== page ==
The Shift

United NationsFor more than a century America has enjoyed the luxury of strong allies in Europe. When problems came, as they always do, many European and North American nations relied on each other for strength, leadership, even rescue.

This was certainly the case in World Wars I and II and the Cold War from the 1960s thru the 1990s. Nobody alive today remembers a time when America was alone in the world.

Yet such a world is rapidly emerging. The main reason for this dangerous development is the massive and truly tragic decline of Europe. Most people don’t realize this is occurring, or just how significant it is.

A few pundits warn that this may be Europe’s last century as a great power—as leadership shifts from the Atlantic powers (Britain, France, Germany, Italy, the United States, Canada, etc.) to the Pacific Rim nations (China, Russia, India, North America). This shift is inherently problematic—the U.S. and Canada are trading European allies (nearly always friendly) for more belligerent and totalitarian foes in Moscow and Beijing.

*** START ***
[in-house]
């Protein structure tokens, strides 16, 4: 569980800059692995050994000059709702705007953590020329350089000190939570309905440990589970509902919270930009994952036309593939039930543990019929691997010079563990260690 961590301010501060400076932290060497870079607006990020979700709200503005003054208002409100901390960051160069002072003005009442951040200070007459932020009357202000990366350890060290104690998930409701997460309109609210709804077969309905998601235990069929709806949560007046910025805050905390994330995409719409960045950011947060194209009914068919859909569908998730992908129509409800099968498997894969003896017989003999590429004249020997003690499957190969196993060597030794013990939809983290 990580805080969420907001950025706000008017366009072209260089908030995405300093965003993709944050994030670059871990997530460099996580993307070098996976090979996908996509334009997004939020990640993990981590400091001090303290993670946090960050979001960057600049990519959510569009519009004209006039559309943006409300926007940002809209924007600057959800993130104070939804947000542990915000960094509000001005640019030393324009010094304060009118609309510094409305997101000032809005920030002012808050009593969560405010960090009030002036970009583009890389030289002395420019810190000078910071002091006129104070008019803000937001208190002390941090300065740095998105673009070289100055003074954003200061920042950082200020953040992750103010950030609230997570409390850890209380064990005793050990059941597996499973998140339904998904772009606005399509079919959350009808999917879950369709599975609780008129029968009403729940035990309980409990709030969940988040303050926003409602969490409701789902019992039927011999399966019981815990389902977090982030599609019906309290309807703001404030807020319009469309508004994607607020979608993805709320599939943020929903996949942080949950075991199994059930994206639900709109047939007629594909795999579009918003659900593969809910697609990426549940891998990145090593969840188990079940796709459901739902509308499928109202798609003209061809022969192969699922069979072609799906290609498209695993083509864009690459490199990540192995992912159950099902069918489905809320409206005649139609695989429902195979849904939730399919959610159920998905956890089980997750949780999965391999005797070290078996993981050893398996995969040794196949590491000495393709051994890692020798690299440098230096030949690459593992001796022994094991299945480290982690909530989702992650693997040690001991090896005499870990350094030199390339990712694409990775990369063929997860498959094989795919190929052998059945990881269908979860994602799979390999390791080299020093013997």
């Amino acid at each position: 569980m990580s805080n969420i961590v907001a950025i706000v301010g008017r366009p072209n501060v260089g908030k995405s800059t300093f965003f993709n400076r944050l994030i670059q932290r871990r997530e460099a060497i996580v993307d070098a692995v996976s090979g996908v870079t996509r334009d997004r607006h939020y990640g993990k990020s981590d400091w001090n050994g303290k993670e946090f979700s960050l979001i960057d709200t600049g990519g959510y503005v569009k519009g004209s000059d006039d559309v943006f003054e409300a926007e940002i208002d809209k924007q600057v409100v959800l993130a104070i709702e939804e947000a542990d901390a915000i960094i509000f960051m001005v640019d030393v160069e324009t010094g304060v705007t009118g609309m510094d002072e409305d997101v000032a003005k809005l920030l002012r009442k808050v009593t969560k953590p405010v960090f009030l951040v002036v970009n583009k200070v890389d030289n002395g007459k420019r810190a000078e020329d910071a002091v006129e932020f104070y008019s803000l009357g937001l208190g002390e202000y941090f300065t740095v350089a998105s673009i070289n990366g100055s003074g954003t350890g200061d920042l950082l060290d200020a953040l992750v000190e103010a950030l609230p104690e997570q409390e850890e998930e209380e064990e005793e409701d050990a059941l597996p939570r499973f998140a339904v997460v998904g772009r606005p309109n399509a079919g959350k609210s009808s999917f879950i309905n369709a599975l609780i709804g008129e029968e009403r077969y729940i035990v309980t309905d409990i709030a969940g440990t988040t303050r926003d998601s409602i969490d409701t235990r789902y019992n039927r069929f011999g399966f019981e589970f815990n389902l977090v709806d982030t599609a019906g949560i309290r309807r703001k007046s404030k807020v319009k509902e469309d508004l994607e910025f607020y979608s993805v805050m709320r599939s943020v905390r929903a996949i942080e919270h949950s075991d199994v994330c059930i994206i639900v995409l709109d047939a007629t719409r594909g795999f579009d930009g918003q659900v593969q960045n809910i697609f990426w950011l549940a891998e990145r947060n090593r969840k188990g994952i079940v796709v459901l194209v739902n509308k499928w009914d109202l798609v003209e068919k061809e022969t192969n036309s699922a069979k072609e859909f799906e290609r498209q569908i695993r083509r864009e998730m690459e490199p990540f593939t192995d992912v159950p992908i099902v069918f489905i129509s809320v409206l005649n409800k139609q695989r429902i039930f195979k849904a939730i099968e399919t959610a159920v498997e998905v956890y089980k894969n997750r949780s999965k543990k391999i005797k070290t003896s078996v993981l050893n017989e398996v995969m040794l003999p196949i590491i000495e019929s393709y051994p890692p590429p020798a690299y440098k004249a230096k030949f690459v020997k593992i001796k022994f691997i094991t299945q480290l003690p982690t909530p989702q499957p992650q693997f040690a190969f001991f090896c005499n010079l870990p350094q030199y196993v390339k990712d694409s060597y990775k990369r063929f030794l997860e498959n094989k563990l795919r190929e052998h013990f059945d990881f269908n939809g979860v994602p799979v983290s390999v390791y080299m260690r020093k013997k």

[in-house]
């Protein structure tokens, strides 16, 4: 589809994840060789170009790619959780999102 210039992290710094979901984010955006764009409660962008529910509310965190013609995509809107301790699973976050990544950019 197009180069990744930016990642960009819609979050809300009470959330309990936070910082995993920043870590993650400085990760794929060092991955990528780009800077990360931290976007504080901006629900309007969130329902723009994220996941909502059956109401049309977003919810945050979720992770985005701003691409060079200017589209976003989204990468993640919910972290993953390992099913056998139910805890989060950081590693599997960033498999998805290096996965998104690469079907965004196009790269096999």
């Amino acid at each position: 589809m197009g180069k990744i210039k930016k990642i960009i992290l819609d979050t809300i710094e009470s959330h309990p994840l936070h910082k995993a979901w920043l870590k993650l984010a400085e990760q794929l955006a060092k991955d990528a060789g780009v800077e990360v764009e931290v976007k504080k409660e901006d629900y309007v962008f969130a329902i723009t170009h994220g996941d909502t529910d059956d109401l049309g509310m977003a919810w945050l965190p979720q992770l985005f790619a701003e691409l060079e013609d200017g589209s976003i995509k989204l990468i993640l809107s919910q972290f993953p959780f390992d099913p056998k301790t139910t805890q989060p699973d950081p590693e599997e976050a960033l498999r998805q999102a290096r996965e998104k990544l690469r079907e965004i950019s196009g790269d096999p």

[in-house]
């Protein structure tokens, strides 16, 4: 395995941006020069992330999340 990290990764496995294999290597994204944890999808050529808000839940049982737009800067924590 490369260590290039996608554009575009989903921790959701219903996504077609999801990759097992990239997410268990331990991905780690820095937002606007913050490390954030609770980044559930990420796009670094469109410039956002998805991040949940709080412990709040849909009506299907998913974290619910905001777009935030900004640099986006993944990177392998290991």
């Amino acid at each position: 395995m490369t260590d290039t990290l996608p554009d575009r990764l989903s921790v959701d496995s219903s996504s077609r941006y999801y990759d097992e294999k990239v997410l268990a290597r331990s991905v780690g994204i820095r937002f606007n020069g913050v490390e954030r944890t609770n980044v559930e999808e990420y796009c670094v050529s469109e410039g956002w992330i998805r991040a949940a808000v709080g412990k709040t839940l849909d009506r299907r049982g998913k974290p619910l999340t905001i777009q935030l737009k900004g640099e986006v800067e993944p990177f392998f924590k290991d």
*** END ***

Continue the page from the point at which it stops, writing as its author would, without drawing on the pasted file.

Huge difference. And this will undoubtedly bring even greater difficulties whenever problems arise and help is needed. Russia and China each see themself as the top emerging superpower. India is a close third.

In times of trouble, where will America turn for support?

The truth is even worse than the pundits let on, however. The idea that this is Europe’s last great power century is overly optimistic. If current trends continue, no nation in Western Europe is likely to act as a major power after 2030. Certainly not beyond 2050, and possibly not even after 2020.

Downward Spiral

This will catalyze a tectonic shift in global affairs, and the ramifications of the change are already beginning.

But what exactly is happening in Europe to bring about such rapid decline? The answer is a warning to Americans, if we will heed it.

1) Terrorism

Terrorism has taken root in Europe. European nations are quickly becoming like Israel, Saudi Arabia, Yemen or other Near Eastern and North African states in terms of an underground but steady terrorist presence. This will only deepen and grow, unless something drastic occurs.

2) Refugees

The influx of refugees last year, this year, and likely for the next few years ahead will only exacerbate the incidence and proximity of terrorism. Certainly not all, or even most, of the refugees are terrorists. But a few are. That’s a major problem. The whole point of terrorism is that a very few can drastically impact the many.

3) Population Decline

Birthrates are rapidly changing the European electorate. Birthrates for traditional Europeans are down—in some cases negative—while birthrates for immigrants living in Europe are high. Democratic institutions are quickly changing as a result.

4) Debt